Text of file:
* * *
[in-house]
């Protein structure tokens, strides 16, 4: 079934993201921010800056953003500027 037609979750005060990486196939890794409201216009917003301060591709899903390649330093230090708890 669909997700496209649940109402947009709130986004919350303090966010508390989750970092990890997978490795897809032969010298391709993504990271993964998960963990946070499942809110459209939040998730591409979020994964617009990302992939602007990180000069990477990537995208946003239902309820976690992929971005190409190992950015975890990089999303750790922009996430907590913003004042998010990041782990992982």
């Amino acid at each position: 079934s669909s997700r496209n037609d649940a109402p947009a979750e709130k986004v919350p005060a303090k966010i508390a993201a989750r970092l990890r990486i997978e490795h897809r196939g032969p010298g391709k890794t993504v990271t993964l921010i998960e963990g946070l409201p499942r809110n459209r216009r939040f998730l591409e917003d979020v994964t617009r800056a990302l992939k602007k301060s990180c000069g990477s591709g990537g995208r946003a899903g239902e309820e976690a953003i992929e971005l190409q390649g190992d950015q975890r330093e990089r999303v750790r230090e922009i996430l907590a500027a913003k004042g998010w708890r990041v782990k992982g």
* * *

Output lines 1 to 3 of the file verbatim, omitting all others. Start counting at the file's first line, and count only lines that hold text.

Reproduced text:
[in-house]
């Protein structure tokens, strides 16, 4: 079934993201921010800056953003500027 037609979750005060990486196939890794409201216009917003301060591709899903390649330093230090708890 669909997700496209649940109402947009709130986004919350303090966010508390989750970092990890997978490795897809032969010298391709993504990271993964998960963990946070499942809110459209939040998730591409979020994964617009990302992939602007990180000069990477990537995208946003239902309820976690992929971005190409190992950015975890990089999303750790922009996430907590913003004042998010990041782990992982």
């Amino acid at each position: 079934s669909s997700r496209n037609d649940a109402p947009a979750e709130k986004v919350p005060a303090k966010i508390a993201a989750r970092l990890r990486i997978e490795h897809r196939g032969p010298g391709k890794t993504v990271t993964l921010i998960e963990g946070l409201p499942r809110n459209r216009r939040f998730l591409e917003d979020v994964t617009r800056a990302l992939k602007k301060s990180c000069g990477s591709g990537g995208r946003a899903g239902e309820e976690a953003i992929e971005l190409q390649g190992d950015q975890r330093e990089r999303v750790r230090e922009i996430l907590a500027a913003k004042g998010w708890r990041v782990k992982g």